Assume that Nhood includes necessary per se existence. Can the existence of Nhood be "twofold," that is, ~an Nhood exist once in God and again in some substance S, external to God? Inasmuch as God and S both have the nature Nhood, Nhood has been "divided in parts ... of the same ... nature." So each of the parts would have to possess Nhood in an eternal, simple, and infinite manner, independently of the other part. But this infringes on, among other things,28 the infinity (with respect to Nhood) of each of the two sub­ stances. For as Spinoza understands infinity, in order for a being to be infinite (with respect to Nhood), it must have all of Nhood. If two beings possessed Nhood, then each would possess Nhood in a finite way, bounded by its lack of the Nhood found in the other being. IPI3, "A substance which is absolutely infinite is indivisible," is also in­ structive. There, Spinoza's argument runs: Assume that an absolutely infinite being is divisible into parts (let's say, infinite extension and some nonempty complement of God's perfections). On the one hand, if these parts have the character of the whole-i.e., each is an absolutely infinite being-then we have no way of distinguishing them from the original being.29 On the other hand, if these parts do not have the character of the whole-i.e., neither infinite extension nor the complement is an absolutely infinite being-then we have made room for at least the conceptual possibility that an absolutely infinite being could go out of existence, which contradicts its status as a necessary per se being. 30 Spinoza's commitment to divine simplicity means that God's nature cannot be divided into Nhood and some nonempty complement, as envisioned by Huygens and contemporary critics. Rather, Nhood must present the divine essence fully, without leaving out some part of it for the olher attributes to latch on to. Similarly, each attribute must present or express the same indi­ visible nature presented by each of the other attributes. 634 Faith and Philosophy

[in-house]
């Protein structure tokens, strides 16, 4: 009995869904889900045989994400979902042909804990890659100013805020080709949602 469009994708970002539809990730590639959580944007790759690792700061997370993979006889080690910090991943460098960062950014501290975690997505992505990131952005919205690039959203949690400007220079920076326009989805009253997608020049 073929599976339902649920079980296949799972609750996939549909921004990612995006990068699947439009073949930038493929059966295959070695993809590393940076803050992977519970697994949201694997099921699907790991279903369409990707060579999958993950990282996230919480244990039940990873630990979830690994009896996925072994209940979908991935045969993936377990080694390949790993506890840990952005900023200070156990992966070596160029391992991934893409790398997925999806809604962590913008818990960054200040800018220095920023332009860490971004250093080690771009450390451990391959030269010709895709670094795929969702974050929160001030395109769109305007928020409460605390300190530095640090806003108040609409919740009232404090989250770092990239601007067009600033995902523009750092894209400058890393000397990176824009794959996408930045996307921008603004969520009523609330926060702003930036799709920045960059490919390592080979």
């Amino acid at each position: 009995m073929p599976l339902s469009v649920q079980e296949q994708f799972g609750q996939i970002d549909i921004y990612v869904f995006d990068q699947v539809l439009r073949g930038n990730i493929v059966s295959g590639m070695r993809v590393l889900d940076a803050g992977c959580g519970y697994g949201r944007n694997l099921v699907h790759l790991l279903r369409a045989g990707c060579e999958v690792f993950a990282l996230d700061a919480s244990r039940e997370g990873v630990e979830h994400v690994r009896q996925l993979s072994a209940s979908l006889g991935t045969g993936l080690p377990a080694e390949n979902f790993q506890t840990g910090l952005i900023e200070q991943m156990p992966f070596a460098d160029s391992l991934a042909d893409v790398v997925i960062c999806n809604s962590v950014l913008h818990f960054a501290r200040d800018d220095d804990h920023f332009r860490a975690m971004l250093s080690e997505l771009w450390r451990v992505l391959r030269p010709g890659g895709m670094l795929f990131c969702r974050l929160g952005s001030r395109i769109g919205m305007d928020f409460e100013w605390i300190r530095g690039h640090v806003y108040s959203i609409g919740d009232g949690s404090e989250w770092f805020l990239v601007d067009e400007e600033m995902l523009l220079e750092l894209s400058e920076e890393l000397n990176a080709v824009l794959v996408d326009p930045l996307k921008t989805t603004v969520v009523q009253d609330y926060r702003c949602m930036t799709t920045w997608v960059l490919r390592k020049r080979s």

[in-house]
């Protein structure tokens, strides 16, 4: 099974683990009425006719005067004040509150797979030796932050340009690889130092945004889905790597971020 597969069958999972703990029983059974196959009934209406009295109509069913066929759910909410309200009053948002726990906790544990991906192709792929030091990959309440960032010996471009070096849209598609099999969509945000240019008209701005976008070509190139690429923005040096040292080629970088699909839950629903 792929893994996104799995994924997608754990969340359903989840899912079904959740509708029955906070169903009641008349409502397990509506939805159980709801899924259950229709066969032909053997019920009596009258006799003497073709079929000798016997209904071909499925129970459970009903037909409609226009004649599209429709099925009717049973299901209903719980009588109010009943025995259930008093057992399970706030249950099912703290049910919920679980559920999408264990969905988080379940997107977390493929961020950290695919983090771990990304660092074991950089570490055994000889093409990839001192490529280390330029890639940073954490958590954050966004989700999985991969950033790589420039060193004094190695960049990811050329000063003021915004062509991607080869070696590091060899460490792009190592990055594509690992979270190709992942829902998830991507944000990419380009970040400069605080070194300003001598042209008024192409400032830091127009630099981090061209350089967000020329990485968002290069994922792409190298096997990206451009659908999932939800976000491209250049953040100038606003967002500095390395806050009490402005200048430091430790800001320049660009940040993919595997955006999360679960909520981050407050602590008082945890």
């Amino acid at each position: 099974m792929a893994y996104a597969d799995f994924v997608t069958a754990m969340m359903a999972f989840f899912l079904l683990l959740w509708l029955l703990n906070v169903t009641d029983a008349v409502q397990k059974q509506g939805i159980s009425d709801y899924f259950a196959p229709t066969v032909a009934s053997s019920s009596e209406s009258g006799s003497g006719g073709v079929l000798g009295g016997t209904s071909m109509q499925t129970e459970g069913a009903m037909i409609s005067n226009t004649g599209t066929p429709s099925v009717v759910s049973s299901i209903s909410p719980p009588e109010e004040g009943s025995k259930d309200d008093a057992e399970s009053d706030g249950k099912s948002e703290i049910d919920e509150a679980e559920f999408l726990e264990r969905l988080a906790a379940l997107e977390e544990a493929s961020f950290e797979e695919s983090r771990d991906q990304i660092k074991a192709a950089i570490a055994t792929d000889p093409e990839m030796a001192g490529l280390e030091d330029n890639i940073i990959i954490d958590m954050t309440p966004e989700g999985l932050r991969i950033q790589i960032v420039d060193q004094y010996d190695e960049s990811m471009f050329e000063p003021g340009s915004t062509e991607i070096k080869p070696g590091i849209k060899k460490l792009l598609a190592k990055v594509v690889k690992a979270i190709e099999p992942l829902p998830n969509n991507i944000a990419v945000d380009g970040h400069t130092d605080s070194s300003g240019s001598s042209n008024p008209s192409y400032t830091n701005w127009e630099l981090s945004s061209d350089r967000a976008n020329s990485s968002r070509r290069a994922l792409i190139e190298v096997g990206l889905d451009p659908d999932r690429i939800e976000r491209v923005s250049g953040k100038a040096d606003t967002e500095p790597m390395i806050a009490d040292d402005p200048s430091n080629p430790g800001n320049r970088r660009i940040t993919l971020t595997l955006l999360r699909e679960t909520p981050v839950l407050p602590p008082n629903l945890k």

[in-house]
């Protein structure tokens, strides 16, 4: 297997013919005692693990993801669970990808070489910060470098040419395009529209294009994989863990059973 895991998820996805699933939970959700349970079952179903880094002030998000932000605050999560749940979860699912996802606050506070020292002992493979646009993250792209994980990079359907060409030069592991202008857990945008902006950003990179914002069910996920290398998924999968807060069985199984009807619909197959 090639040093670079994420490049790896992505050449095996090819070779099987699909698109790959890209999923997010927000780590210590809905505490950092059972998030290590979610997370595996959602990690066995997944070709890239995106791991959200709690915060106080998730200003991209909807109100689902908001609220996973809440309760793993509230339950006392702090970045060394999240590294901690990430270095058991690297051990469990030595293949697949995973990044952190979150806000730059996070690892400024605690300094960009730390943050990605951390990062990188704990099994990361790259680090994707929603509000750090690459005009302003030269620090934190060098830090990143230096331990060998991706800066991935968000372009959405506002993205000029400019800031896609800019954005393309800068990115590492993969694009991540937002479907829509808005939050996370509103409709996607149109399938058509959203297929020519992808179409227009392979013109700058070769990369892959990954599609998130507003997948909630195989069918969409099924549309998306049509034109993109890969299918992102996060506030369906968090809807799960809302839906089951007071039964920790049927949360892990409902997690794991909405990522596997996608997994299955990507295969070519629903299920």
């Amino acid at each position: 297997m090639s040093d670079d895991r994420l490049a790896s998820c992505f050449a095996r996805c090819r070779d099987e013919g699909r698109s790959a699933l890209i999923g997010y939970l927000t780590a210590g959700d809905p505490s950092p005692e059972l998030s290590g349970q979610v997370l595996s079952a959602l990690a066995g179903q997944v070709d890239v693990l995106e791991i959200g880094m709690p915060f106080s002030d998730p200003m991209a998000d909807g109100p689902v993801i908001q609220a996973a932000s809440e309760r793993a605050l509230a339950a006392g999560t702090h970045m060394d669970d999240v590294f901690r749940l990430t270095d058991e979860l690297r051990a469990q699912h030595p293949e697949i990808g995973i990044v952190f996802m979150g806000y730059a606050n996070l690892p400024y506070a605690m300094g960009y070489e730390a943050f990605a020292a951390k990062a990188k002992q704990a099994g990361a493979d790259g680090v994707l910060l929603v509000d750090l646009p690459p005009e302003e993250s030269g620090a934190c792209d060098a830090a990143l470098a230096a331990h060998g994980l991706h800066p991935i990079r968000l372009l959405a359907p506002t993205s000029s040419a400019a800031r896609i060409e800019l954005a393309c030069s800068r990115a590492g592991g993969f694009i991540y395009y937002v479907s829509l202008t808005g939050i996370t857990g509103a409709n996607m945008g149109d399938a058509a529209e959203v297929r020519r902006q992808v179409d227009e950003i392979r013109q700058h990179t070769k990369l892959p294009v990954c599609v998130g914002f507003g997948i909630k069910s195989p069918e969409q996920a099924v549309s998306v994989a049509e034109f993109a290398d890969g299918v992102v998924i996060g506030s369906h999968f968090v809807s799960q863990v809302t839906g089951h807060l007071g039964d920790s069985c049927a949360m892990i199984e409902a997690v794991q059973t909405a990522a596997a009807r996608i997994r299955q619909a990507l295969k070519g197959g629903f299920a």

We see then that underneath Spinoza's philosophical monism is the tradi­ tional of a supremely perfect, necessary per se being. Now, it might be objected that for Spinoza to rely on traditional ways of reasoning about necessary per se beings, as I have suggested, is problematic, for his under­ standing of God as a supremely perfect being is in tension with the traditional conception of a necessary per se being as simple. After all, Spinoza's account of God as a being that contains all perfections is doubly novel. First, he claims in opposition to traditional views that God formally (not just eminently) contains all perfections; second, he understands attributes or substantial per­ fections as conceptually independent summa genera. But how can a being which formally contains conceptually independent attributes or perfections fail to be diverse? Indeed, does not the interpretation offered here lead to Wolfson's interpretation, now widely discredited, that the divine attributes are merely subjective, with no foundation in the divine nature? Although a full treatment of the much discussed topic of Spinoza's con­ ception of divine attributes is impossible here, two points can be made briefly. First, Spinoza is concerned to argue that his account of God as formally possessing conceptually independent attributes is consistent with the high tradition of philosophical theology. In letter 34, for example, he is in effect defending his radical claim that God possesses formally any substantial per­ fection, by pointing out that, by his lights, any such perfection must be capable of existing in a necessary per se being, and so have all the proper­ ties-simplicity, indivisibility, infinity, and so on-traditionally associated with divine perfections. Further, Spinoza takes the conceptual independence of the divine attributes to show that a diversity of attributes does not force a diversity in "being" or "substance," writing, "it is evident that although two attributes may be conceived to be really distinct (i.e., one may be conceived without the aid of the other), we still can not infer from that that they con­ stitute two beings, or two different substances" (IPlOS)Y While it is fair to point out that Spinoza does not explicitly claim here that a diversity of conceptually independent attributes does not prove a diversity of parts in a being or substance, still it is hard to see what would license this in one case and not the other. Since an attribute is supposed to express the essence of a substance (and not the essence of a part of a substance or part of the essence of a substance),32 it would seem that the two claims ought to stand or fall together. 33 Indeed, it seems to me most natural to take Spinoza as making this stronger point in the Short Treatise I, ii, 17, when he wrote that God's "attributes which are in Nature are only one, single being, and by no means different ones (though we can clearly and distinctly understand the one without the other)."34 Second, it is true that the interpretation offered here is similar to Wolfson's in refusing to compromise on divine simplicity and, accordingly, in maintain- SPINOZA 'S ARGUMENT FOR MONISM 635 ing that a difference in attributes does not carry with it a difference in parts of reality. But there are important differences. Wolfson's interpretation in­ volves Spinoza's taking sides on a controversy within medieval philosophical theology, according to which divine simplicity was preserved by the specific means of holding that the divine attributes are merely subjective manifesta­ tions of an ineffable divine essence (I, 146ff.). My interpretation does not follow Wolfson this far, and for this reason much of the criticism that his account has received over the years is inapplicable here. For example, it is not the case on my interpretation that the divine attributes are "made" or "invented" by some mind (be the mind in question infinite or finite). The nature extension expressed by the attribute extension really exists, in the , external to any intellect, as does the nature thought; they simply turn out to be the same thing.35 Further, it is not the case that the attributes are somehow false to the divine essence. This would be so if a diversity in attributes somehow "told" the intellect that the underlying is diverse too. But that is precisely what Spinoza is denying in IPlOS and Short Treatise I, ii, § 17, as I read these texts. What "subjectivization"36 of the divine attrib­ utes there is on this view is comparatively minimal-no more than is required in order for Spinoza not to fracture the divine essence. And, as I already pointed out, to interpret Spinoza as holding otherwise-as holding that there is a plurality of parts in the divine nature answering to the diversity of divine attributes-gives him the unenviable task of explaining how the pieces of a necessary per se being come to be joined together so as to form a single being. 3. Substance as Divine I have been defending an of Spinoza's monism which sees that doctrine as drawing heavily on the necessary per se existence of substance. Although the central idea of this paper is to show how Spinoza employs the resources of traditional theology in working from divinity of substance to its uniqueness, it would be worth sketching how Spinoza argues for the conclu­ sion that substance necessarily exists per se. After all, it is here that the novelty of Spinoza's position lies. Viewed by the lights of traditional philosophical theology, the necessary per se existence of substance established in IP7, "It pertains to the nature of a substance to exist," is remarkable indeed. How does Spinoza defend this surprising claim? His basic argument is continuous with a point that he made in a letter to Oldenburg, in which Spinoza argued that the generability of a body counts against its substantiality.3? Here, in IP] through IP7, he argues that the producibility of any entity counts against its substantiality. Thus, Spinoza's argument for IP7 runs through IP6, "One substance cannot be produced by another substance," and its corollary, "A substance cannot be 636 Faith and Philosophy produced by anything else."38 Spinoza's development of these latter claims­ like so much of his philosophy-can be understood as the working out of traditional theses in a post-Cartesian world. He argues that substance as such is unproducible because no two substances have enough in common for one to be the cause of the other. The underlying in this argument-that a cause and an effect must have something in common (IP3) and that no two substances share the same nature or attribute (IPS)-are very abstract tradi­ tional principles which Spinoza interprets novelly. Let's begin with the second thesis, IPS, "In nature there cannot be two or more substances of the same nature or attribute." For all the attention this proposition receives in standard interpretations of Spinoza's monism, it is not easy to say what is new about IPS, or, more precisely, about the line of argument represented by IP4 and IPS. IP4 insists that things must be distin­ guished by real differences (that is, by things "outside the intellect"); and that, since real being is divided into substance and accident, things must be distinguished either by their substance (or attributes) or affections. This view about permissible grounds of individuation is entirely traditionaP9 IPS adds to IP4 that substances cannot be distinguished by their modes or affections. But this is traditional as well. It is part and parcel of the Aristotelian tradi­ tion's thinking about the substance-accident distinction that the ontological priority of substance to accident requires that a substance's individuating principles be prior to its accidents.40 Part of the novelty associated with Spinoza's use of IPS lies in his disregard of any number of technical scholastic explanations as to how es­ sences become individuated. 41 Aquinas, for example, held that it belonged to Peter's essence to be of this flesh or this bone and to Paul's essence to be of that flesh or that bone, which makes Peter's essence in a sense different from Paul's.42 Scotus, rejecting Aquinas's theory, holds instead that each essence must be individuated through an internal of thisness, again making it the case that Peter's essence in a sense differs from Paul's (inasmuch as Peter's essence involves Peter's internal principle of thisness and Paul's, Paul's). Spinoza's neglect of such devices puts him in a situation reminiscent of Aquinas's well-known position on angels. Angels, being immaterial, can­ not be individuated through the inclusion of this as opposed to that matter in their essences; accordingly, Thomas held that there can only be one angel per angel species. However, what seems to give IPS a special sharpness in Spinoza's own mind has to do with his understanding of "nature or attribute." If IPS is to play its role in the argument for the unproducibility of substance, then it must not simply show that two substances have distinct natures, but rather that they have natures so distinct that the substances cannot enter into causal . As an earlier version of the proposition, "two substances cannot SPINOZA 'S ARGUMENT FOR MONISM 637 exist in nature unless they differ in their whole essence" (Ep. 2; Curley, p. 166; Geb. IV, 5), suggests, Spinoza is denying that two essences, natures, or attributes might overlap. In this, he is viewing essences along the lines that Descartes views the principal attributes thought and extension, where each attribute has somewhat the character of a summum genus.43 This stands in marked contrast with a medieval Aristotelian conception of essence, according to which individuals share certain or perfections while disagreeing on others. Such possibility for agreement and disagreement is written into the genus-species structure of the definition of an essence. Consider, for example, the essence of Socrates and the essence of Bucephalus: they overlap with regard to ani­ mality but not , as is revealed through the fact that the definitions agree through the genus animal but disagree through the differentia rational. Spinoza, by interpreting the traditional requirement that substances must be individuated through real, internal principles in light of a Cal1esian conception of nonoverlapping essences, arrives at the conclusion that distinct substances do not have enough in common to enter into causal commerce. The story with the second claim underlying Spinoza's argument for the unproducibility of substance, IP3, "if things have nothing in common with one another, one of them cannot be the cause of the other," is very much the same. It, too, is a highly abstract principle well grounded in the tradition. Aquinas, for example, uses the claim "whatever perfection exists in an effect must be found in the effective cause" as the basis of an argument that God must contain all of the perfections found in creation.44 But Spinoza innovates here as well. Thomas recognizes two different ways in which a cause could have something in common with its effect. A first way is where a cause contains the perfection of its effect in the same form as in the effect, as Aquinas puts it, "in the same formality [secundem eandem rationem], if it is a univocal agent-as when man reproduces man." But this cannot be the manner in which God contains the perfections found in creation, as God is the first cause of, say, the perfection heat, without being hot. So Aquinas allows that the cause might contain the perfection of the effect "in a more eminent degree [eminentiore modo], if it is an equivocal agent-thus the sun is the likeness of whatever is generated by the sun's power." (Of course, Descartes, too, subscribes to a doctrine of eminent causation.) Spinoza, how­ ever, firmly rejects the idea of eminent causation.45 If God is the cause of an extended being, Spinoza maintains, God must possess the perfection of ex­ tension formally, that is, must be extended. And so when Oldenburg objects, "the fourth -If things have nothing in common with one another, one cannot be the cause of the other-is not so evident to my dull intellect that it does not need more light shed on it. Surely God has nothing formally in common with created things, yet nearly all of us regard him as their cause" (Ep. 3, Curley, p. 169; Geb. IV, 8), Spinoza responds, "As for your contention that God has nothing formally in common with created things, etc., I have 638 Faith and Philosophy maintained the complete opposite of this in my definition. For I have said that God is a Being consisting of infinite attributes, of which each is infinite, or supremely perfect in its kind" (Ep. 4, Curley, p. 172; Geb. IV, 11).46 Spinoza is not very forthcoming in his reply to Oldenburg about his reasons for rejecting eminent causation, giving the impression that it is a basic starting point in his . It is reasonable to suppose, however, that his rejec­ tion is motivated at least in part by the difficulty of locating the idea of eminent causation within Cartesian physics. Consider the very example that Aquinas uses to illustrate the idea of eminent causation, namely, the sun's agency in the generation of animate beings on earth. From the point of view of Cartesian physics, it is difficult to make sense of the idea that the sun is able to bring about the production of a tree or cow because it contains the perfection treehood or cowhood in some higher form. To be sure, the sun affects what happens on earth. But it does so through the way in which its matter acts on surrounding matter and that matter acts on matter surrounding it and so forth. And this requires that the sun be "formally" similar to things that it affects. In short, the sorts of causes that Spinoza takes as paradigmatic do not support the idea that there can be causes and effects that do not share anything formally. Spinoza's first step toward monism, the one that marks his most profound break with tradition, involves, then, many innovative elements-his rejection of the traditional conception of the generability of a substance, his disregard of scholastic devices for individuating con specific individuals, his acceptance of a Cartesian picture of substantial essences as summa genera, and, finally, his refusal to have any truck with the traditional of eminent causation. These departures are all motivated to one degree or another by his acceptance of the Cartesian new science. While it is perhaps not surprising that one's picture of science should drive an argument for the unproducibility of sub­ stance as such-an argument that, I claim, is the ultimate basis of Spinoza's philosophical monism-this factor tends to be obscured in the interpretations of monism that emphasize Spinoza's views on substance or individuation. Conclusion Current interpretations of Spinoza's philosophical monism, which concen­ trate either on his views about individuation or on his conception of sub­ stance, have treated Spinoza's arguments for philosophical monism in isolation from traditional arguments for theological monism. And while, to be sure, it is often recognized that Spinoza's argument for philosophical monism cannot be carried through until one takes into account that the unique substance is in fact God, commentators have not seriously pursued the con­ nection between Spinoza's philosophical commitments and traditional philo­ sophical theology. Spinoza's thinking about philosophical monism, I have argued, is pro- SPINOZA 'S ARGUMENT FOR MONISM 639 foundly indebted to traditional thinking about theological monism. The sig­ nificance of this claim reaches beyond its not inconsiderable historical inter­ est. For taking into account the theological background to Spinoza's monism enables us to better understand his position and evaluate it, in at least two ways. First, it helps us to see how the argument that Spinoza offers in the text of the Ethics is reaIly a two-stage affair, where the first stage establishes that substance as such is divine, and the second one, relying on traditional of argument, establishes that there can be only one divine being. Second, it helps us to appreciate the crucial role that divine simplicity plays in fending off certain objections to Spinoza's monism. Finally, my purpose in calling attention to Spinoza's debt to medieval philosophical theology, it should be clear, is not to suggest that he is merely rehashing old ideas. Quite the contrary. By sifting out what is traditional in Spinoza's doctrine, we come to have a clearer picture of what is original. In particular, such an investigation suggests that by far the most important step on the path to Spinoza's philosophical monism is his thesis that substance as such necessarily exists per se, a step which, I have suggested, is greatly motivated by the new science. In a very real sense the argument for philo­ sophical monism is over at this point; once it is conceded that substance as such exists necessarily per se, traditional resources carry us very quickly the rest of the wayY University of California, Los Angeles